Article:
Since 2019, the Illinois Lodging Services Human Trafficking Recognition Training Act (820 ILCS 95/, “the Act”) has required Illinois lodging establishments (such as hotels, motels, and casino hotels) to provide employees with training on how to recognize human trafficking and protocols for reporting suspected human trafficking to authorities. Recent amendments, which became effective January 1, 2022, have ostensibly expanded the scope of covered employers to include other businesses that serve transient populations: restaurants and truck stops.
While the legislative intent of the new requirement appears to be to ensure that workers at restaurants and truck stops, as well as hotels, motels, and casinos, are taught to spot and report signs of possible trafficking activity, the amendments leave some questions about the scope of the Act’s coverage. Even as amended, the statute’s plain language defines covered workers as persons “employed by a lodging establishment” who have “recurring interactions with the public.” It is unclear whether the new amendments extend the Act’s purview to stand-alone restaurants and truck stops whose employees are not employed by a lodging establishment.
The Illinois Department of Human Services (IDHS) has developed guidance, including downloadable model training materials, though employers are not required to use those specific materials. For full compliance, all human trafficking recognition training must be at least 20 minutes in duration and meet the following minimum content requirements:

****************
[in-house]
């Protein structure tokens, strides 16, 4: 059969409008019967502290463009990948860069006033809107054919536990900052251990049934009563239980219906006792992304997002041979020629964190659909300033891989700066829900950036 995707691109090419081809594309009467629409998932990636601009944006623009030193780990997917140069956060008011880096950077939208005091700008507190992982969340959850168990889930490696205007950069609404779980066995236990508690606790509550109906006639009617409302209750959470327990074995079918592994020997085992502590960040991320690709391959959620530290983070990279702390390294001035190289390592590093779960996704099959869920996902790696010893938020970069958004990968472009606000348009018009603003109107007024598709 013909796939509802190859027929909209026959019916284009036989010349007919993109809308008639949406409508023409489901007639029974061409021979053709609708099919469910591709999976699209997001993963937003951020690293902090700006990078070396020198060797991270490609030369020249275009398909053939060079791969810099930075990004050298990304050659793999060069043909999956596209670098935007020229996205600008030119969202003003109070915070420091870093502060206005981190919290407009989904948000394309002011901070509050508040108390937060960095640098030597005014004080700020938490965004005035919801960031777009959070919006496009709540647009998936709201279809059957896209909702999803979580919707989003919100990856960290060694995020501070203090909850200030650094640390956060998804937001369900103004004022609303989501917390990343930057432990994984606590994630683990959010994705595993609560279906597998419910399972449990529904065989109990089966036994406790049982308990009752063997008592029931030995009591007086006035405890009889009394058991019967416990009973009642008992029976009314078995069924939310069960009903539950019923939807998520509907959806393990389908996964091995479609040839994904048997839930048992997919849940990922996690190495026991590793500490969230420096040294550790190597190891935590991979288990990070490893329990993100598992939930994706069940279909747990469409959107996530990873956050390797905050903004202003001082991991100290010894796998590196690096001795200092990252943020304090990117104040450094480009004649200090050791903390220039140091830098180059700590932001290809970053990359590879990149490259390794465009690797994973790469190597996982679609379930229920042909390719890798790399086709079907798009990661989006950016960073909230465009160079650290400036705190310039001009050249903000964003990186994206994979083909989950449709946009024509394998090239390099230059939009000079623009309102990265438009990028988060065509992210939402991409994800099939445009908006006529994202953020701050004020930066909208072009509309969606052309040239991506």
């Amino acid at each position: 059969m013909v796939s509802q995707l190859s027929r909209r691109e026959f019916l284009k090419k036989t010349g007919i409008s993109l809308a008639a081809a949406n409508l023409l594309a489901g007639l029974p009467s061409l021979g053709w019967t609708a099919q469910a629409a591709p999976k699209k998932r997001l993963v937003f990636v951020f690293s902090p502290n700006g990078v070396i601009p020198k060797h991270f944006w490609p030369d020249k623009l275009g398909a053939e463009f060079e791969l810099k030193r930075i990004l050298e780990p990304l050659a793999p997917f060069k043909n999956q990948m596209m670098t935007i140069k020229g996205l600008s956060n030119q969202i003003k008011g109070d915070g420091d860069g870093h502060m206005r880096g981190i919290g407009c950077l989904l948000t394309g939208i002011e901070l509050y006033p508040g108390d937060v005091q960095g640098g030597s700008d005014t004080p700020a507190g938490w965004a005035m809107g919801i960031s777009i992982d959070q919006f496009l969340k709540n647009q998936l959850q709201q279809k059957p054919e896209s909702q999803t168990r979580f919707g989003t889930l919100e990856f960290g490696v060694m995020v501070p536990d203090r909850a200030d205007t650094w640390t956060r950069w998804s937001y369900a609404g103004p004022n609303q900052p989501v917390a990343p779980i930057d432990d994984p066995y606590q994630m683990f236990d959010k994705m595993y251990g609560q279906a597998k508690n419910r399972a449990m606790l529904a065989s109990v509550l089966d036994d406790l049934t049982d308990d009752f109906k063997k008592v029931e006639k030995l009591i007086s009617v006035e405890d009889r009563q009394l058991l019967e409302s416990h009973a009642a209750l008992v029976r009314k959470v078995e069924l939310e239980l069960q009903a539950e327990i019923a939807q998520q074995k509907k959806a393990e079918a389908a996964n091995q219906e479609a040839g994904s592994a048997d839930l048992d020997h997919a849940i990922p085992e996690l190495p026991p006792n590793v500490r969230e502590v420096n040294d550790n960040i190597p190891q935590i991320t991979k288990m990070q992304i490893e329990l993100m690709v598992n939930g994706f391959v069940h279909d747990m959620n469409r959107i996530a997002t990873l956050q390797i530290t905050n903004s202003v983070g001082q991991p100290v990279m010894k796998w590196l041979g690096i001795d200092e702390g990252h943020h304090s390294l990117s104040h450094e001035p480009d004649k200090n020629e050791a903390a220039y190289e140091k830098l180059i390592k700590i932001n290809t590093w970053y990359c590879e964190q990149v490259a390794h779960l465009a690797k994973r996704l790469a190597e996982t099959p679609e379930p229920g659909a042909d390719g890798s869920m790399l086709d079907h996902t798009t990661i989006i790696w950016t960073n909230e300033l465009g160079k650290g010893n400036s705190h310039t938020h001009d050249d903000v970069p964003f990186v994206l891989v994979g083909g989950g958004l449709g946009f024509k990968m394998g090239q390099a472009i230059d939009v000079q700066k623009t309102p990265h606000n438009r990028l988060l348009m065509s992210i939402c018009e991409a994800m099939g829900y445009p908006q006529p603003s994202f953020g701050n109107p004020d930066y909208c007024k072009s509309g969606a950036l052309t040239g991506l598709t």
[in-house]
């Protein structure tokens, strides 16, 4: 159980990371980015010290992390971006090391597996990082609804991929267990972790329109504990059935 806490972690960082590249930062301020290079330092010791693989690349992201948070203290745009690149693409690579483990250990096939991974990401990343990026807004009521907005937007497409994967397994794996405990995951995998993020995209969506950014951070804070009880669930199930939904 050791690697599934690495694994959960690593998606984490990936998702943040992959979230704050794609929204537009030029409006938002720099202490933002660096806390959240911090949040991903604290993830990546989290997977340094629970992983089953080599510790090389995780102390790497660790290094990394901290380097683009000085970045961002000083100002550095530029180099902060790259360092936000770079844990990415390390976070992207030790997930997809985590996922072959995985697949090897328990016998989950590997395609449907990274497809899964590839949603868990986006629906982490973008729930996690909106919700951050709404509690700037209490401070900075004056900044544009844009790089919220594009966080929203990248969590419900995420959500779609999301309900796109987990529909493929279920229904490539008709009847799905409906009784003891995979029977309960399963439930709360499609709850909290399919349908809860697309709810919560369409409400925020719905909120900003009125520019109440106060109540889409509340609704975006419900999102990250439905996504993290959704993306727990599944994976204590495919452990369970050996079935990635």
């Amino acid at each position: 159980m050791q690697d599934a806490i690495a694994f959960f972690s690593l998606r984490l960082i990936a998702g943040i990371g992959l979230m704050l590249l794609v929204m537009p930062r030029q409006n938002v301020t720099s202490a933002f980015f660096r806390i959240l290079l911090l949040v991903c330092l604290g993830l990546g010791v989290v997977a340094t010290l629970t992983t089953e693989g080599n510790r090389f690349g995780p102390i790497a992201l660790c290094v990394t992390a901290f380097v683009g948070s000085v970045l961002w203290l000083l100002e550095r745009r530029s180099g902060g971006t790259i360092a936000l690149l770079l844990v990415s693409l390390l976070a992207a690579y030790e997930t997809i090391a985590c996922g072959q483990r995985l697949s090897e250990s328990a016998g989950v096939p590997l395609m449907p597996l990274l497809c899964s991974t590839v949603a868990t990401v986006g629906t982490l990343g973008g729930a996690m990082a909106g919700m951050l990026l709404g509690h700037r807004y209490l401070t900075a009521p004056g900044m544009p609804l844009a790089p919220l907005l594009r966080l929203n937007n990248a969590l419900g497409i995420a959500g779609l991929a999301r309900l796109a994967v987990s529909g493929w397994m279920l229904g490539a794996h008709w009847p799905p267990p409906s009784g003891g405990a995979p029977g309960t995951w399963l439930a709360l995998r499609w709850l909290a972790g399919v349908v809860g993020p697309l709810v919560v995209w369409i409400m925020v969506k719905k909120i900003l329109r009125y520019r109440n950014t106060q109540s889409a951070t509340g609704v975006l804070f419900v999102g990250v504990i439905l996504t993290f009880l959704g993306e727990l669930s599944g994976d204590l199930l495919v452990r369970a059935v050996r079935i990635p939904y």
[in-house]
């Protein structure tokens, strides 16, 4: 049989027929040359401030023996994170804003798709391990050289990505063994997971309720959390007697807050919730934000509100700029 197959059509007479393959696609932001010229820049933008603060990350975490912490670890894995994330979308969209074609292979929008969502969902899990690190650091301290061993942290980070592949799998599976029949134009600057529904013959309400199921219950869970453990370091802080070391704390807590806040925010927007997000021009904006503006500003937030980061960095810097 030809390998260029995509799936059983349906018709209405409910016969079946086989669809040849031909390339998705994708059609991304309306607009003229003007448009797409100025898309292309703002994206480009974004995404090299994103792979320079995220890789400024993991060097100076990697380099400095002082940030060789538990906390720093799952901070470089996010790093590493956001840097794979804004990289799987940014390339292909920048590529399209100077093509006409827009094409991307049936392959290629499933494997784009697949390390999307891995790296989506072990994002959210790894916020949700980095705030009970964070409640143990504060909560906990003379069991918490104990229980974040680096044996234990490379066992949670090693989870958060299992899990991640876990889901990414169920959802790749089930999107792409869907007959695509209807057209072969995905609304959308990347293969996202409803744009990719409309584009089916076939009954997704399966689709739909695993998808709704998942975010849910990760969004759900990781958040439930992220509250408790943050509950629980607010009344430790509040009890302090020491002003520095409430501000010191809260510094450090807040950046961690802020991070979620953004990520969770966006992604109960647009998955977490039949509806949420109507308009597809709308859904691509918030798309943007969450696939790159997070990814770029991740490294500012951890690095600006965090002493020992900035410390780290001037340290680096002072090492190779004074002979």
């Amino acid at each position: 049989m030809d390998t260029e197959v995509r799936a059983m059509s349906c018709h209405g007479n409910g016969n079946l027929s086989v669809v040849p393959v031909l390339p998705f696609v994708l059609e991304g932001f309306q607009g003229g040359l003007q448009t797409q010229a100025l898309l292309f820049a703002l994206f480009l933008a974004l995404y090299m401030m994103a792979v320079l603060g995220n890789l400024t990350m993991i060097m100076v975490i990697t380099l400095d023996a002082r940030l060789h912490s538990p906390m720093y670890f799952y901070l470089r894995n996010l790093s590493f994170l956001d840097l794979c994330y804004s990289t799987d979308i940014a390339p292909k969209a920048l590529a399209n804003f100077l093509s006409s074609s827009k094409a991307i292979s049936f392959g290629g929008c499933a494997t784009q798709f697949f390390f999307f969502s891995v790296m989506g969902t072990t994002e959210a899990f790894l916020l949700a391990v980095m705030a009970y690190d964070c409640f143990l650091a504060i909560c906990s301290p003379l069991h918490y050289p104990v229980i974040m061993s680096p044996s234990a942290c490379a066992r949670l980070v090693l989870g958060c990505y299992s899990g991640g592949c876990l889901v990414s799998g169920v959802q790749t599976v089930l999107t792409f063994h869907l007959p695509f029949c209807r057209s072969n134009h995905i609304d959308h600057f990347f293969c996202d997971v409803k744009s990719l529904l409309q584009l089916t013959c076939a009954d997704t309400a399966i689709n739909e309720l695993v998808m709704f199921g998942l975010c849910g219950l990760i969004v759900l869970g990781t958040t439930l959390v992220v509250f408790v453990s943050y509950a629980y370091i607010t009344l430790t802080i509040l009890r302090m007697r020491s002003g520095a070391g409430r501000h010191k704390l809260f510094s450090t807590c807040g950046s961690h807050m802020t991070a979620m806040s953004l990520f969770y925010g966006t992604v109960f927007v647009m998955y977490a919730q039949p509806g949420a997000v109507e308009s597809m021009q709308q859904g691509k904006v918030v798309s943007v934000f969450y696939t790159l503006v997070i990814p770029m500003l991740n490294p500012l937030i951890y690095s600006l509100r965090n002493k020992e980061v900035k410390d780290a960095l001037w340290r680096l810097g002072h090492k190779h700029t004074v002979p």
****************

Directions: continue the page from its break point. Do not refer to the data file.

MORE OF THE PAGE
A definition of human trafficking and commercial exploitation of children;
Guidance on how to identify individuals who are most at risk for human trafficking;
The difference between human trafficking for purposes of labor and for purposes of sex as the trafficking relates to lodging establishments; and
Guidance on the role of lodging establishment employees in reporting and responding to instances of human trafficking.
Covered employees must complete such training within six months of beginning employment and every two years thereafter.
The Act does not specify what the penalties are for covered employers who fail to compliance with the training requirement. However, the amendments to the Act include new language to Illinois’ criminal code, specifying that a company that receives anything of value from activities related to involuntary servitude, e.g., room rental income, service fees, or other sales, commits an offense that is punishable by a fine of up to $100,000.
It is clear that Illinois lodging establishments need to provide their customer-facing workers with training under this law. However, due to the ambiguity of the amendments as to Illinois employers operating restaurants and truck stops not affiliated with lodging, such employers should watch for additional guidance from IDHS, or even additional amendments to the law that may clarify which employers are covered.
©2022 Epstein Becker & Green, P.C. All rights reserved.National Law Review, Volume XII, Number 122